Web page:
The minute you think Iron Horse, you immediately think sparkling wine. Tell someone that’s what you’re sipping, and they know you’ve got quality bubbles in the glass. But the winery is more than a big Napa name: they give back to the community — in this case the ocean community. Four dollars of every bottle of Iron Horse Vineyards 2014 Ocean Reserve goes toward the National Geographic’s Ocean Initiative, establishing marine protected areas and supporting sustainable fishing practices around the globe.
I hope this isn’t untoward — but I did pair this wine with a (sustainable) fish dish!
About the Wine: The Iron Horse Vineyards 2014 Ocean Reserve is made from 100% Chardonnay grapes harvested from Sonoma County’s Green Valley AVA. The grapes were pressed whole-cluster and went through primary fermentation in oak, sur lies with regular battonage.
Flavor Profile: Pop the cork on this Iron Horse Vineyards 2014 Ocean Reserve and there’s just the fresh aromas of citrus fruit hanging on the trees, complete with fully-bloomed blossoms. There’s not a yeasty aroma to be found. The wine presents nearly clear on the pour; in the glass it is the most subtle shade of champagne.
Initial aromas are certainly of that citrus, but add to it a bit of pollen from those blossoms, a slight nuttines, and a background of butter. Swirl, and release a delicate floral perfume. Pull the nose away and find the addition of pomme fruits like red apple and white pear.
The body of this sparkling wine is very light, but it immediately presents powerful fruit flavors. And those fruits continue to come more and more forward as the tasting progresses, leading to an almost sour finish. If you hold the blanc de blanc in your mouth for a bit, you’ll find a bit of substance in the form of raw nut meat (like the flesh of a coconut) as well as some crusty french bread notes.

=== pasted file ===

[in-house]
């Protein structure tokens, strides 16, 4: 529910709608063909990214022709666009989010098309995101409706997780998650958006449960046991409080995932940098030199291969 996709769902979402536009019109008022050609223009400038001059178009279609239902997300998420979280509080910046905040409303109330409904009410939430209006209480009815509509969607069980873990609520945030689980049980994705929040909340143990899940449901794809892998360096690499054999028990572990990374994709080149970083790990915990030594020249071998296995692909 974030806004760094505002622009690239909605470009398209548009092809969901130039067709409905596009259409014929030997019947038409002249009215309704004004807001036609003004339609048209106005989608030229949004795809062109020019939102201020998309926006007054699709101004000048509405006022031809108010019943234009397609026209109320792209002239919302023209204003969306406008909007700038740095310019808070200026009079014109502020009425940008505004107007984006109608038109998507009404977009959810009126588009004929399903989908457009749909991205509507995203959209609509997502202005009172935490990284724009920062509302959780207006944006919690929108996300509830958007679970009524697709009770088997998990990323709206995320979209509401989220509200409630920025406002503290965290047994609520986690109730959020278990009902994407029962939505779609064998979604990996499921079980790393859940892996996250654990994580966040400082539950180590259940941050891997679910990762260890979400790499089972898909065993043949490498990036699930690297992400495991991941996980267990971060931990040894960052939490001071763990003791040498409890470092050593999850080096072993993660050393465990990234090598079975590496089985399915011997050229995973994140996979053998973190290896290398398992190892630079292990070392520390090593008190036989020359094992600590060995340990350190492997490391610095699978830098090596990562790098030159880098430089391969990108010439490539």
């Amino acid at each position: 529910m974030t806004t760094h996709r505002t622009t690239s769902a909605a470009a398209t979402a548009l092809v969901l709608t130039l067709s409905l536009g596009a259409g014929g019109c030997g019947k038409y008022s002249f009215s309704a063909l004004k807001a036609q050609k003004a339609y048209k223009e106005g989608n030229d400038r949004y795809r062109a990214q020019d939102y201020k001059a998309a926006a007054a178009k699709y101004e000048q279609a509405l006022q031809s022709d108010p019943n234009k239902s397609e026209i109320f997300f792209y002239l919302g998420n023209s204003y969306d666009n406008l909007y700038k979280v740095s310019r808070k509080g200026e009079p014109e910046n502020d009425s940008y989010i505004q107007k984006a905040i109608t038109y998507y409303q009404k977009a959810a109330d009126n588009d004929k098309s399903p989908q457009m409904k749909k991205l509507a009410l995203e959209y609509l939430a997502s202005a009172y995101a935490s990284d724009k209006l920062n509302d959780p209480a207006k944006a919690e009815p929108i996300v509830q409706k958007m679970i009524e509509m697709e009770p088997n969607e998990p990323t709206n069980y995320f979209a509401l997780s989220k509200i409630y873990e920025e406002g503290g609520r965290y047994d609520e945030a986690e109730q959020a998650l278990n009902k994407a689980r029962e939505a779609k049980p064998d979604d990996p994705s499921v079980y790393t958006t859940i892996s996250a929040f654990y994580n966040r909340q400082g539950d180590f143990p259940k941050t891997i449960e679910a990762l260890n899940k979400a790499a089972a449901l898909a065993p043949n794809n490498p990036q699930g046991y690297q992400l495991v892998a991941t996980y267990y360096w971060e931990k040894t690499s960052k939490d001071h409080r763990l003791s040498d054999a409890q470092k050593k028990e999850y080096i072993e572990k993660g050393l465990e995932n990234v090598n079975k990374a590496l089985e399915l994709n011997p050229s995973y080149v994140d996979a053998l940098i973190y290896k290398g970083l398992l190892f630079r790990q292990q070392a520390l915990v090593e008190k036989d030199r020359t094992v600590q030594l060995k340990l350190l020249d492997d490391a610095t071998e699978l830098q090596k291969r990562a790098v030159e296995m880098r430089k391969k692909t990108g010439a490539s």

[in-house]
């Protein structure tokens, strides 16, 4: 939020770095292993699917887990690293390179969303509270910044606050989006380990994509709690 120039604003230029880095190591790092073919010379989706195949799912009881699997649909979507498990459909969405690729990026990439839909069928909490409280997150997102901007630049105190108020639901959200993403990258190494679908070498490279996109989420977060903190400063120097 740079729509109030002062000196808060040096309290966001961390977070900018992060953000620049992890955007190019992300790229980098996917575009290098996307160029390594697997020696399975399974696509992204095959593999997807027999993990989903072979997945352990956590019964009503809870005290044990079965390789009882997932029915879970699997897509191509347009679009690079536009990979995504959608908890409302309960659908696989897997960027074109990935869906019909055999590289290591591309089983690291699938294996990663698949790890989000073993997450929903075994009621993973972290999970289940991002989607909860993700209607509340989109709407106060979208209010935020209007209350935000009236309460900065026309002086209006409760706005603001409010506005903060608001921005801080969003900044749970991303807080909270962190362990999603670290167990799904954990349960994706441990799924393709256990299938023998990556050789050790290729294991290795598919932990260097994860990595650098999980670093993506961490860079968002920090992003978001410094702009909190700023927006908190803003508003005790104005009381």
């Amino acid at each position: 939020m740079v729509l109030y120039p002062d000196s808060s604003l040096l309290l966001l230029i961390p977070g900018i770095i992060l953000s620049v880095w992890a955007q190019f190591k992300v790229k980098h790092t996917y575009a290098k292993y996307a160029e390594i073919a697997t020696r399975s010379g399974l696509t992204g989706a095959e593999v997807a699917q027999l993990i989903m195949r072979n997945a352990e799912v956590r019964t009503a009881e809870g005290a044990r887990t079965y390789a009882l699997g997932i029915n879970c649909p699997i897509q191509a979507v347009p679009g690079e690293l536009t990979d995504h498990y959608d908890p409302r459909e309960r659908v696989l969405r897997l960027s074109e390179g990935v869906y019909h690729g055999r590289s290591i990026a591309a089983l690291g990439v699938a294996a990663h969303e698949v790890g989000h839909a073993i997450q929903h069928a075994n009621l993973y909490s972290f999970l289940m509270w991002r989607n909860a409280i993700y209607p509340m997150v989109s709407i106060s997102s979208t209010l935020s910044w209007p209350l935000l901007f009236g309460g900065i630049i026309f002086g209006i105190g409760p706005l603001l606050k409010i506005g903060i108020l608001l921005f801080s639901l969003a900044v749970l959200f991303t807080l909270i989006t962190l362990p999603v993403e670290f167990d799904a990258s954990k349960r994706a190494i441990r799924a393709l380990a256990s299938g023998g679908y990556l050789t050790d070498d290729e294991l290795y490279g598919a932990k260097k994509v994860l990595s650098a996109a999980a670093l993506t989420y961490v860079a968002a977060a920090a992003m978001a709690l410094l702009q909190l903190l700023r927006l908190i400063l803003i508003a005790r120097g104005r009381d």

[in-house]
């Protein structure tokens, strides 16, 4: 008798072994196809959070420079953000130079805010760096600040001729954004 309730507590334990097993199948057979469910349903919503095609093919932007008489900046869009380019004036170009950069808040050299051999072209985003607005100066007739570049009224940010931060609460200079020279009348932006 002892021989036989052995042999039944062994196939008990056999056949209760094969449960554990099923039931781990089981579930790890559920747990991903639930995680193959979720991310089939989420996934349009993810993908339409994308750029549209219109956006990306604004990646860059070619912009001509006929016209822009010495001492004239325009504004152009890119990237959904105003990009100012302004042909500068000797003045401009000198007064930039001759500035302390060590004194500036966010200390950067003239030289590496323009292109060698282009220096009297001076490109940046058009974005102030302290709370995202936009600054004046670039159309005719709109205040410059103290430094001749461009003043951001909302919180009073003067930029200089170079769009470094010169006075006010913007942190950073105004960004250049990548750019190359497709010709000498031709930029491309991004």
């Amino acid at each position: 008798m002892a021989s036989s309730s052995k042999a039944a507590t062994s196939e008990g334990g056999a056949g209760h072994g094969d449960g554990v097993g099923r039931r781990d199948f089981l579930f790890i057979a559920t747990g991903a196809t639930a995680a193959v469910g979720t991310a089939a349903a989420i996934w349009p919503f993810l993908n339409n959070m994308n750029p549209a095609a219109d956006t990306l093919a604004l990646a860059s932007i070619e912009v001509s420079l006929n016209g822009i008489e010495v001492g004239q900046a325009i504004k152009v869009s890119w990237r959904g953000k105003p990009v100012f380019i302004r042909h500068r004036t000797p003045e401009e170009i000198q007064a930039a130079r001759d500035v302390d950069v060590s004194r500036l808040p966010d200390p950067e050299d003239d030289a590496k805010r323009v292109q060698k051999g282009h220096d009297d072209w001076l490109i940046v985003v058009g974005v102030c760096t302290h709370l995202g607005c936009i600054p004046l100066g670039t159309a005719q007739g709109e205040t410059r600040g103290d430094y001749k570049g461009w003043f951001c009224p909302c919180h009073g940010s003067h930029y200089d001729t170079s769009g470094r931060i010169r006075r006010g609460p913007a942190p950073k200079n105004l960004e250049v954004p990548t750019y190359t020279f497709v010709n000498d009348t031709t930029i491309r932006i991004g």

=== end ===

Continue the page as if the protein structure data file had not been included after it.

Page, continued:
Food Pairing: I paired the Iron Horse Vineyards 2014 Ocean Reserve with a baked halibut filet, curry-spiced mango purée, and a coconut cauliflower “rice” pilaf. This wine needed this food pairing: The spice in the mango purée perfectly cut through those dominant fruit flavors; the coconut rice calmed down the acidity, and the halibut — which was baked with a bit of butter — lended a smoother mouthfeel. Perfect pairing full-stop.
I will note that, to my palate, the Iron Horse Vineyards 2014 Ocean Reserve was just a tad too fruit forward for me. And, while it certainly is still considered a dry wine, those excessive fruit notes could be perceived as sweetness to some. That being said, I much more enjoyed this wine with the meal than I did on its own.
More Info: I received the Iron Horse Vineyards 2014 Ocean Reserve as a sample for review. (Cheers Shana!) Retail: $50. For more information about Iron Horse, their wines, and to purchase wines directly, please visit the Iron Horse Vineyards website.
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